Armenians, Azeris accuse each other of striking civilian areas

Nagorno-Karabakh said Azeri forces launched rocket strikes on its capital Stepanakert, while Azerbaijan said Armenia fired missiles at several towns outside the breakaway region.

ARMENIAN SOLDIERS ride in the back of a truck in the breakaway region of Nagorno Karabakh last week. The Caucasus region experienced several rounds of conflict after the collapse of the Soviet Union, and the conflict between Azerbaijan and Armenia is one of the most notable disputes. (photo credit: VAHRAM BAGHDASARYAN/REUTERS)
ARMENIAN SOLDIERS ride in the back of a truck in the breakaway region of Nagorno Karabakh last week. The Caucasus region experienced several rounds of conflict after the collapse of the Soviet Union, and the conflict between Azerbaijan and Armenia is one of the most notable disputes.
(photo credit: VAHRAM BAGHDASARYAN/REUTERS)
Armenia and Azerbaijan accused each other on Monday of attacking civilian areas on a ninth day of fighting, the deadliest in the South Caucasus region for more than 25 years.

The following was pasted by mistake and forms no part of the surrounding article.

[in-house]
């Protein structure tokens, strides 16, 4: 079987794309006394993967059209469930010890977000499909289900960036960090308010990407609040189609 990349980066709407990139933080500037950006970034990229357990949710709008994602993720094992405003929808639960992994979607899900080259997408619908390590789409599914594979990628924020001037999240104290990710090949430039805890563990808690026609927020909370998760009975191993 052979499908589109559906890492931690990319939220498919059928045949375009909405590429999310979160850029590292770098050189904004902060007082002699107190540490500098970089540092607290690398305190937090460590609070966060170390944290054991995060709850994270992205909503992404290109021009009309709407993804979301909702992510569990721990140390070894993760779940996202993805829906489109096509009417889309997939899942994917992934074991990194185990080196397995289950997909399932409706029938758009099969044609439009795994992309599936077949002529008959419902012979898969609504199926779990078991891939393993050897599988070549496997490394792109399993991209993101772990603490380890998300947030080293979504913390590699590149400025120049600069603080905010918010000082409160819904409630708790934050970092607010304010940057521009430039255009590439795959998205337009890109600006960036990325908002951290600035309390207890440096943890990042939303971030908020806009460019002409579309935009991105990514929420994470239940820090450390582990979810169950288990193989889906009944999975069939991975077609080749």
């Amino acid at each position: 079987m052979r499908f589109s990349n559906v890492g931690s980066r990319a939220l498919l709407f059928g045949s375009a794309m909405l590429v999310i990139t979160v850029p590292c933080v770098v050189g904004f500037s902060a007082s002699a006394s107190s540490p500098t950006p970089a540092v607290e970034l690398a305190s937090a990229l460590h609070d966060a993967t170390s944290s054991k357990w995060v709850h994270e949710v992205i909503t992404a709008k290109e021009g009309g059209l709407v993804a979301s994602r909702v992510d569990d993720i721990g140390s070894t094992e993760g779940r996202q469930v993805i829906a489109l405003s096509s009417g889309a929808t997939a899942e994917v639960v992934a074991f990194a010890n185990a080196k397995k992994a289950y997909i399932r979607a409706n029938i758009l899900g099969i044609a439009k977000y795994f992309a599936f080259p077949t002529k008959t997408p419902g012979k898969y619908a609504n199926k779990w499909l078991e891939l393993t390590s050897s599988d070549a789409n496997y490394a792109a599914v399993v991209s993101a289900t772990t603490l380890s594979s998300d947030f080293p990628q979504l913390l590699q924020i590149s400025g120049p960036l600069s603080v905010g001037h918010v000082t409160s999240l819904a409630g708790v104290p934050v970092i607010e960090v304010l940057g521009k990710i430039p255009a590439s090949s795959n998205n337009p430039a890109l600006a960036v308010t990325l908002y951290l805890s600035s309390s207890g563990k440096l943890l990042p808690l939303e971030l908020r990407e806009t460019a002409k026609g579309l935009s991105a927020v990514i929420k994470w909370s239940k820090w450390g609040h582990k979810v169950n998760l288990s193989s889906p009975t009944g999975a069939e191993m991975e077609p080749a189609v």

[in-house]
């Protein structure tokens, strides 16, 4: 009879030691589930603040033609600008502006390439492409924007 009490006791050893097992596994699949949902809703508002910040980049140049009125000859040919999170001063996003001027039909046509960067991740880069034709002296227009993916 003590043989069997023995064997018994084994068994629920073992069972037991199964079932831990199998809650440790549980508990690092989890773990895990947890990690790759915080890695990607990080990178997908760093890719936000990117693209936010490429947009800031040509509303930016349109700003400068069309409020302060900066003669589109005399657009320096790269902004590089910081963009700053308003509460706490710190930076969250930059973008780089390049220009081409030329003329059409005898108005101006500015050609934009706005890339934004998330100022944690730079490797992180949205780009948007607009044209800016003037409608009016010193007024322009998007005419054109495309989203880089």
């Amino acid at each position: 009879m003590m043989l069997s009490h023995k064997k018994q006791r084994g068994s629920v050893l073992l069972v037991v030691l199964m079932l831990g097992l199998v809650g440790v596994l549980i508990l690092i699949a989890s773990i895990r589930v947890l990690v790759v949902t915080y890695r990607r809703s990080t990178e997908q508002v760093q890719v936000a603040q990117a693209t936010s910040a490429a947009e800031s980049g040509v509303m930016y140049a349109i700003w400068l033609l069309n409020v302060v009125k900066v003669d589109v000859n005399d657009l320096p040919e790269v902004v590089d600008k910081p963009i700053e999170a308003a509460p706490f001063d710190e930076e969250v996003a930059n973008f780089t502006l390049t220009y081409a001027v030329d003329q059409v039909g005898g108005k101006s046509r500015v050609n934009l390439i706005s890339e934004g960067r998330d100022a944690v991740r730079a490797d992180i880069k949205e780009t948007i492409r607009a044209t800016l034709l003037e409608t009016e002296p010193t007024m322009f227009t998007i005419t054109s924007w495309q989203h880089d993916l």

Hundreds of people have been killed in the latest outbreak of war over Nagorno-Karabakh, a mountain enclave that belongs to Azerbaijan under international law but is populated and governed by ethnic Armenians.
Nagorno-Karabakh said Azeri forces launched rocket strikes on its capital Stepanakert, while Azerbaijan said Armenia fired missiles at several towns outside the breakaway region.
"The enemy is firing rockets at Stepanakert and Shushi. The Defence Army response will not be long in coming," said Vahram Pogosyan, a spokesman for the Nagorno-Karabakh leader.
"Tense fights are in progress," said Armenian defense ministry spokeswoman Shushan Stepanyan.
Azerbaijan said that Armenia had been launching missile attacks against densely populated areas and civilian infrastructure in Azerbaijan. The Azeri defense ministry said its radar system recorded that launches were made from the territory of Armenia.
"It is fake and complete misinformation that Armenia opened fire on Azeri strongholds," said Artrsun Hovhannisyan, an Armenian defense ministry official.
The clashes are the worst since the 1990s, when some 30,000 people were killed, and are spreading beyond the Nagorno-Karabakh enclave. They have raised international concern about stability in the South Caucasus, where pipelines carry Azeri oil and gas to world markets.
The conflict threatens to drag in other regional powers as Azerbaijan is supported by Turkey, while Armenia has a defense pact with Russia.